Wednesday, March 16, 2005

An Anthropological Mystery in a Rural Japanese Junior High School

This is the second year class’s depiction of the graduating third year students walking out of Kazamaura Junior High School and into the brave new world that lies beyond the village borders. It strikes me as apocryphal. Boys and girls at my school do not hold hands. I have never even seen them walk together, and if there is ever any flirting it is carried out in some sort of transcendental way far too subtle for my gaijin senses to pick up on. Yet, I am constantly overhearing fragments of conversations recounting budding romances and messy break-ups. Where is all this taking place?! Sexual inhibition in village life cannot be a factor in the mysterious invisibility of hanky-panky at school. After all, I have seen the manga these kids draw in class, and just last night I was engaged in a very frank conversation by some of their intoxicated fathers about foreign men having “fast hands”. One of them illustrated this point by grabbing at my manhood. Who has fast hands? And I can only assume that he was about to be outdone by somebody’s mother who leaned across him to address me, but she was restrained before I could process what she was trying to say (more to come on that party in a future post). So what are these kids with the frisky parents really up to? The other day I walked by a casual conversation in which the head teacher of the third year class was relating the saga of “Little Bo Peep” and “Little Boy Blue” growing close, taking baths together at “Bo Peep’s” house—“and the parents knew all about it, too”—and then someone said or didn’t say something or nothing and they broke up and now “Little Boy Blue” has sunk into a pitiful state of dejection. It would appear, then, that most of the third year students are pairing off like hydrogen atoms, but without generating any visible chemical signatures at school.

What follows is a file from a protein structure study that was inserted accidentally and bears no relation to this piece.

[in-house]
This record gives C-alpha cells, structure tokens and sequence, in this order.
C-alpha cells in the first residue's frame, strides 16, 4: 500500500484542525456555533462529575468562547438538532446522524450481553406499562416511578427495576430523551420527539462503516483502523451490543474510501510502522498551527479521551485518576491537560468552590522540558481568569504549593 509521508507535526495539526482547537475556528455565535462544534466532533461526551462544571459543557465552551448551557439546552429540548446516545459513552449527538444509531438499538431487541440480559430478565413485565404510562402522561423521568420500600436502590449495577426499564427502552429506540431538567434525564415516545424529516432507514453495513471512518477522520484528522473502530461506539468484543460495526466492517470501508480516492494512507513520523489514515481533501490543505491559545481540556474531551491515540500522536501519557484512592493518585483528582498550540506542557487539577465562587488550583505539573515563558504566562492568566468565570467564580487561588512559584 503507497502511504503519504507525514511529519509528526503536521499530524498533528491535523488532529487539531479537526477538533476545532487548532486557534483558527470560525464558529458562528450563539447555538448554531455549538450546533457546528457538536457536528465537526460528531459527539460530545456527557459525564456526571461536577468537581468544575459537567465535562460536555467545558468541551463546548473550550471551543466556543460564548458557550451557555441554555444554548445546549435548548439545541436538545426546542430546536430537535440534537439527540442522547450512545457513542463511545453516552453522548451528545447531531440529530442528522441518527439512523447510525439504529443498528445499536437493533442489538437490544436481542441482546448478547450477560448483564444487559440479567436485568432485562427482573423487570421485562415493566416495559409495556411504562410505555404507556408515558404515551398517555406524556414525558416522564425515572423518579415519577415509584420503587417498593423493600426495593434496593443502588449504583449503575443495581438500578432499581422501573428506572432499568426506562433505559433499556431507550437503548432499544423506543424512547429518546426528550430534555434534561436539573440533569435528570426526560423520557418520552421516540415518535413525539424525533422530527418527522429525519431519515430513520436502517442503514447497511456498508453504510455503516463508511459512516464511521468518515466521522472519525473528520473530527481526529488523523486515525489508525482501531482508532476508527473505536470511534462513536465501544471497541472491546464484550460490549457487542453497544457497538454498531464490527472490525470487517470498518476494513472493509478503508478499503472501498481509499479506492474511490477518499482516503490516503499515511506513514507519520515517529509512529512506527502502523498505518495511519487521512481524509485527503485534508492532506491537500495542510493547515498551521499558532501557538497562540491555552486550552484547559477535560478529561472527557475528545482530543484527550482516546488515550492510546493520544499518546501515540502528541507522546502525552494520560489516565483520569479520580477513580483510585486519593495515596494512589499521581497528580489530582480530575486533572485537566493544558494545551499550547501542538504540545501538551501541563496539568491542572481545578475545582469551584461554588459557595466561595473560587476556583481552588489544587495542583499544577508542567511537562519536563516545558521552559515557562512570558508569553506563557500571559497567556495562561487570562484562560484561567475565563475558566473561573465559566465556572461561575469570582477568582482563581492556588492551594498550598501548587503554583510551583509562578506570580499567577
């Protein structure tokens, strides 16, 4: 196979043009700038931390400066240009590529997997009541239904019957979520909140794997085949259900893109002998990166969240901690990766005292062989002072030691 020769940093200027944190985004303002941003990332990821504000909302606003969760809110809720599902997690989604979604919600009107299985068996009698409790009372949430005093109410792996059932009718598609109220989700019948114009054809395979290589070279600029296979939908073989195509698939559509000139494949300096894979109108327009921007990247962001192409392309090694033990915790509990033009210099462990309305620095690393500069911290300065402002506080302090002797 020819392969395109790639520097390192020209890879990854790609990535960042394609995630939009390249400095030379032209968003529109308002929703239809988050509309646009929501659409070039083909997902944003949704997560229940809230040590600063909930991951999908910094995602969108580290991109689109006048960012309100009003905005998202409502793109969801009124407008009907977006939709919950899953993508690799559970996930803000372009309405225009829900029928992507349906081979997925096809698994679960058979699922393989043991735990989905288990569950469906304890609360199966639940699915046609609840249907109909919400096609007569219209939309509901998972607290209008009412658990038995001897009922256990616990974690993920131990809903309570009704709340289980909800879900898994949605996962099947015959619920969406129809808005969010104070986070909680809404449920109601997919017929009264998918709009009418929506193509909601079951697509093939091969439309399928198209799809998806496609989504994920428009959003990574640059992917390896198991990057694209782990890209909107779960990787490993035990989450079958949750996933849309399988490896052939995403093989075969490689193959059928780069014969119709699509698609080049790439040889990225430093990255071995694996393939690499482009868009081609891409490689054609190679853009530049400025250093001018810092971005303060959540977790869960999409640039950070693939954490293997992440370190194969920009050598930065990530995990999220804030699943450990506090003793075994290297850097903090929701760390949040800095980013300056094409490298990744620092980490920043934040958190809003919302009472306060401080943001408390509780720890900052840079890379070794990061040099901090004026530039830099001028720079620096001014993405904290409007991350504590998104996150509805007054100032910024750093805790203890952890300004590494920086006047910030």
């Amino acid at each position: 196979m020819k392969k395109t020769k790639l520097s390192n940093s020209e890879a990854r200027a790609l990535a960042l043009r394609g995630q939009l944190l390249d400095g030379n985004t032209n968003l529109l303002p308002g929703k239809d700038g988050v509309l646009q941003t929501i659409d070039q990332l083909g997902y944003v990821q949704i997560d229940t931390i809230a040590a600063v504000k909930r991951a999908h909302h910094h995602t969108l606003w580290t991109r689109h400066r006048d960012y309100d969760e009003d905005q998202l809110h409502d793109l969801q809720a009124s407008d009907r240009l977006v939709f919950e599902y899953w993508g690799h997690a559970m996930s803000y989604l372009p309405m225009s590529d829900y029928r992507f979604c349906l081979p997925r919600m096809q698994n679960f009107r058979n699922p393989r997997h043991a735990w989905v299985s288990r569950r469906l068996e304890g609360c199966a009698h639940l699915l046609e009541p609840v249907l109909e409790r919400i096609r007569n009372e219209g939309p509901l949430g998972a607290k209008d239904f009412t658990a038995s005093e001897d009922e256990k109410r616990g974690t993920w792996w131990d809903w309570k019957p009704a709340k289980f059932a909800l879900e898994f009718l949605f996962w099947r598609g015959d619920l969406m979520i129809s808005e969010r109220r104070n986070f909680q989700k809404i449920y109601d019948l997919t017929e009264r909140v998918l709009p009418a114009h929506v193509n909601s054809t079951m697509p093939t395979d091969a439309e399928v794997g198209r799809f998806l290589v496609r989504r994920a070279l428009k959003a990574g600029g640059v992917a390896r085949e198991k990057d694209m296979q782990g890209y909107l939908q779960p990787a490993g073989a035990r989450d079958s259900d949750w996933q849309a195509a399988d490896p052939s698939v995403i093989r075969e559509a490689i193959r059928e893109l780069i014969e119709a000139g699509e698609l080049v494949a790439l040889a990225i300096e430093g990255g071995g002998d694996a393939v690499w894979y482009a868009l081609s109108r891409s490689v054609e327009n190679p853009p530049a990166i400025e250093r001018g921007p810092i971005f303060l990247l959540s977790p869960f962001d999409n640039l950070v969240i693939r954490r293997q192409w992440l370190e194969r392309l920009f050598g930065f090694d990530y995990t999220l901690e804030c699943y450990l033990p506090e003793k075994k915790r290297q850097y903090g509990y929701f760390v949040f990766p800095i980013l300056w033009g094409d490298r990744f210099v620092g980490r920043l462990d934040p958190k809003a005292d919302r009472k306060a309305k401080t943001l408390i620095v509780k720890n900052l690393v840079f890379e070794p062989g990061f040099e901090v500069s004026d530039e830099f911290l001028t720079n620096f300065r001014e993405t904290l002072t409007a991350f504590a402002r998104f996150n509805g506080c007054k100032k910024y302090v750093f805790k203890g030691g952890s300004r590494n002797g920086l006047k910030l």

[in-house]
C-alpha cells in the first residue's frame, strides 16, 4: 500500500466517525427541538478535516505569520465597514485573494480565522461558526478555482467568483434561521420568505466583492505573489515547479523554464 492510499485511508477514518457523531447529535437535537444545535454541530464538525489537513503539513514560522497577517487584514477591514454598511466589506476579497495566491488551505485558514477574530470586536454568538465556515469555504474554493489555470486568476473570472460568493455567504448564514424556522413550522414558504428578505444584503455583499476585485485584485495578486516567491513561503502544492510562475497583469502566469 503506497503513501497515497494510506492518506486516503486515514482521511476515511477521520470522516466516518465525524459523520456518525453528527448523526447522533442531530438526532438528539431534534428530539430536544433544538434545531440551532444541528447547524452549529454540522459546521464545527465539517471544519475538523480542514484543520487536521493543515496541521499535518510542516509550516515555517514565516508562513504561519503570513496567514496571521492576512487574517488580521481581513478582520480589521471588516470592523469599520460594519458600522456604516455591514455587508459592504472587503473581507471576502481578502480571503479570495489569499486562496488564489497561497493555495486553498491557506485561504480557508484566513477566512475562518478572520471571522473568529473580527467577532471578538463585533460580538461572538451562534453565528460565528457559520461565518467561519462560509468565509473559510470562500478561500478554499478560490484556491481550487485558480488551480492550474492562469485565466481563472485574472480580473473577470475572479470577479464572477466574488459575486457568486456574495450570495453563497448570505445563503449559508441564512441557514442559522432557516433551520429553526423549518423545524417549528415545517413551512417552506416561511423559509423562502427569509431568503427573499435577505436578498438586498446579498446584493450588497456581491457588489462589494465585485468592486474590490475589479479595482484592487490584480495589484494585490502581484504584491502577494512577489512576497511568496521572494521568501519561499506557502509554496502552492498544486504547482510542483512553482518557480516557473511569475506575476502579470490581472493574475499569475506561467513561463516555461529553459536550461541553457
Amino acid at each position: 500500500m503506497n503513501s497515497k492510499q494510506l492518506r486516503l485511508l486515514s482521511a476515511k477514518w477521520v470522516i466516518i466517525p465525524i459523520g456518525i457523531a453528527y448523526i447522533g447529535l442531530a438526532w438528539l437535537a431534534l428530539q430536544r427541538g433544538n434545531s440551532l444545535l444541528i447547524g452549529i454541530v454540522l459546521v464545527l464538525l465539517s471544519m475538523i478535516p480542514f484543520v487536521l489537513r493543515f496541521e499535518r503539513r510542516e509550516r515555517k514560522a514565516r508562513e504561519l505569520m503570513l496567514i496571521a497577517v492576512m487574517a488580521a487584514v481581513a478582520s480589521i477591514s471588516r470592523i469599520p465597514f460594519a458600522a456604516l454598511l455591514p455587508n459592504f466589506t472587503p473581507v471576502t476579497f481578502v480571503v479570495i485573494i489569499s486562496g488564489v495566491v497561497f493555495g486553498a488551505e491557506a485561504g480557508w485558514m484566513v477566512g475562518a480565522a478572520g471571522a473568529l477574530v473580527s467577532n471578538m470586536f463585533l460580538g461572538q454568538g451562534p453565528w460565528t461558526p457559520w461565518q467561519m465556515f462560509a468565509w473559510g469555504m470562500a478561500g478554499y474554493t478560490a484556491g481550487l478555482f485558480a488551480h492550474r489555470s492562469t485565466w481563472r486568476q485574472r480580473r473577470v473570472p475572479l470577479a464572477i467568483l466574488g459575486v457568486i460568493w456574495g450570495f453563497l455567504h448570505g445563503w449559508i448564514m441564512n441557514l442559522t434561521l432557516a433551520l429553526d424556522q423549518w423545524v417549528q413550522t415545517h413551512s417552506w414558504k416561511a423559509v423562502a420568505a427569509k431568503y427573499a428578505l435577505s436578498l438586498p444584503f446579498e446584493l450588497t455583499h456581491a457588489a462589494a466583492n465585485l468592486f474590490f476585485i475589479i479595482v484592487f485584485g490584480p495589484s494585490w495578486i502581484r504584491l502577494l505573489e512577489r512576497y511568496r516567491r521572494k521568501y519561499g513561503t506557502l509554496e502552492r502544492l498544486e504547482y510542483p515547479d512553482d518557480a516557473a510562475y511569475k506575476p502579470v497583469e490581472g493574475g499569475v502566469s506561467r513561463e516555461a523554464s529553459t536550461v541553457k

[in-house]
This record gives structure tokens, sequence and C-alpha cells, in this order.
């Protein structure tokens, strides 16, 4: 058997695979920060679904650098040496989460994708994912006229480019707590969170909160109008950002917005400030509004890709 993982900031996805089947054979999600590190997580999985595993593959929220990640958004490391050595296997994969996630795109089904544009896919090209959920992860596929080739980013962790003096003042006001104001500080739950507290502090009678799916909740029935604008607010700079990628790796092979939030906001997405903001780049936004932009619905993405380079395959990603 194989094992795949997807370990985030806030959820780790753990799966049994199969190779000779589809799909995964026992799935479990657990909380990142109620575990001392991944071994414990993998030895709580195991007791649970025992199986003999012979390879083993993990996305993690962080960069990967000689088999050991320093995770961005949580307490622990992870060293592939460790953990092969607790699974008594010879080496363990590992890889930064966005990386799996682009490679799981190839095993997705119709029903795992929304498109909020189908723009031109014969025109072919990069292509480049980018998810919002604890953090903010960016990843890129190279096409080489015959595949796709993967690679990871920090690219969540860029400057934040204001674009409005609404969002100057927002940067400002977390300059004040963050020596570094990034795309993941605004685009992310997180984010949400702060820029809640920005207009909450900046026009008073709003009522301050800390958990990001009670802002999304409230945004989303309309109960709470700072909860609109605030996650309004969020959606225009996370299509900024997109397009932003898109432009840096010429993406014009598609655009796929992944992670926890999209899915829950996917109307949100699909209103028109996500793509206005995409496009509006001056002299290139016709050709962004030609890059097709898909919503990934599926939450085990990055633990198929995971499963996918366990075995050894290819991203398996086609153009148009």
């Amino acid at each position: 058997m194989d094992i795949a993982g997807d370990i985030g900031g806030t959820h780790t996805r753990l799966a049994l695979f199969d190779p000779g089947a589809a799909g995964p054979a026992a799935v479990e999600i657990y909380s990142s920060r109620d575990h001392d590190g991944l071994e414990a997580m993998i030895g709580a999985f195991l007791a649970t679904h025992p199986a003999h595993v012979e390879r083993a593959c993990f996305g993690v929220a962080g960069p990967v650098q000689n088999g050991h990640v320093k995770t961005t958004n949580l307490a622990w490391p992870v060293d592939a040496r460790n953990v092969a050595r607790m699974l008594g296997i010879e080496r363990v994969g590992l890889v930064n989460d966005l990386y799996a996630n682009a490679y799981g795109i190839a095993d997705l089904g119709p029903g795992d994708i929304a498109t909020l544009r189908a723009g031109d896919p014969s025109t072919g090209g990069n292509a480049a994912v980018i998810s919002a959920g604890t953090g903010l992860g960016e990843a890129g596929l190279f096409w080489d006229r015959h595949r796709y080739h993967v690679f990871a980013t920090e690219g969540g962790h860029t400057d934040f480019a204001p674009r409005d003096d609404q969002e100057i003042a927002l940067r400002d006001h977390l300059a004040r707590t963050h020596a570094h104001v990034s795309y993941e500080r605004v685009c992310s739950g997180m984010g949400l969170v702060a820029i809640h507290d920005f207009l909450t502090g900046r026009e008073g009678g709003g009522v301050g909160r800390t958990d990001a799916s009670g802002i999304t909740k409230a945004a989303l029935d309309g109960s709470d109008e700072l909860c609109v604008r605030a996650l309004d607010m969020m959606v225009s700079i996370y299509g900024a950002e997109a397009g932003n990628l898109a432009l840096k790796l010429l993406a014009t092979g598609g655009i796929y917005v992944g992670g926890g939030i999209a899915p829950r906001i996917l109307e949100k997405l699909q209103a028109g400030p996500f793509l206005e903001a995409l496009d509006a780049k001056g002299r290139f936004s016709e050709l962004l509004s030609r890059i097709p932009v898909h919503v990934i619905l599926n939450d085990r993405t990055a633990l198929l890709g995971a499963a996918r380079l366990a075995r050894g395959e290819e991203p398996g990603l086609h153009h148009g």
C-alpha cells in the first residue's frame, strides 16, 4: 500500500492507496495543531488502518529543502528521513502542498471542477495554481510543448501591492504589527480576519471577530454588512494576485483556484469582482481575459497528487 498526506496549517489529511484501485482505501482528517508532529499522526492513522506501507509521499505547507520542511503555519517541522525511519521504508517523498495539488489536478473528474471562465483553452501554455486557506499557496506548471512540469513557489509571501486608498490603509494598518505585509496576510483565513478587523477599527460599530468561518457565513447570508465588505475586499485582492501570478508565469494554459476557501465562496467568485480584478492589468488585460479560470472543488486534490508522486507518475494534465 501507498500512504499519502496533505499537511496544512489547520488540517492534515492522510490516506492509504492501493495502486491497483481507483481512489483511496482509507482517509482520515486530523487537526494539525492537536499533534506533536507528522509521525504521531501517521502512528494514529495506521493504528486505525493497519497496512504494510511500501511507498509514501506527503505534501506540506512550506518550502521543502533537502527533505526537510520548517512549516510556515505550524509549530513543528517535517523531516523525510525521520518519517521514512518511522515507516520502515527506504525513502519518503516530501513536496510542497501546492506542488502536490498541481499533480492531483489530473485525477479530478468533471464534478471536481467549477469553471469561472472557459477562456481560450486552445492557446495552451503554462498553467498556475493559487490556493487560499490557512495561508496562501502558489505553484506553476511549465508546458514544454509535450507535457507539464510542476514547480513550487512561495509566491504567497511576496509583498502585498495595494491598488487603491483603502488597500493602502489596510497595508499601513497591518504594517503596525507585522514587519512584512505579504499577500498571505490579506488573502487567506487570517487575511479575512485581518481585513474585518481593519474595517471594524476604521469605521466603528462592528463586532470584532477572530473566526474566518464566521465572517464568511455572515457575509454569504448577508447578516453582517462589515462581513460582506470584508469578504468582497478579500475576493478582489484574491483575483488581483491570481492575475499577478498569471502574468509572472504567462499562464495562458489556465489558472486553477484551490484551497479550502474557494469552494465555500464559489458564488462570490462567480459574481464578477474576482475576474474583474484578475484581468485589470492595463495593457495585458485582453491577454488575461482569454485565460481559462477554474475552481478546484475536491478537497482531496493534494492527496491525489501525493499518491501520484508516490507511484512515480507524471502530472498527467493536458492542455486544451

This is my cell phone’s depiction of me reflecting on last night’s graduation party.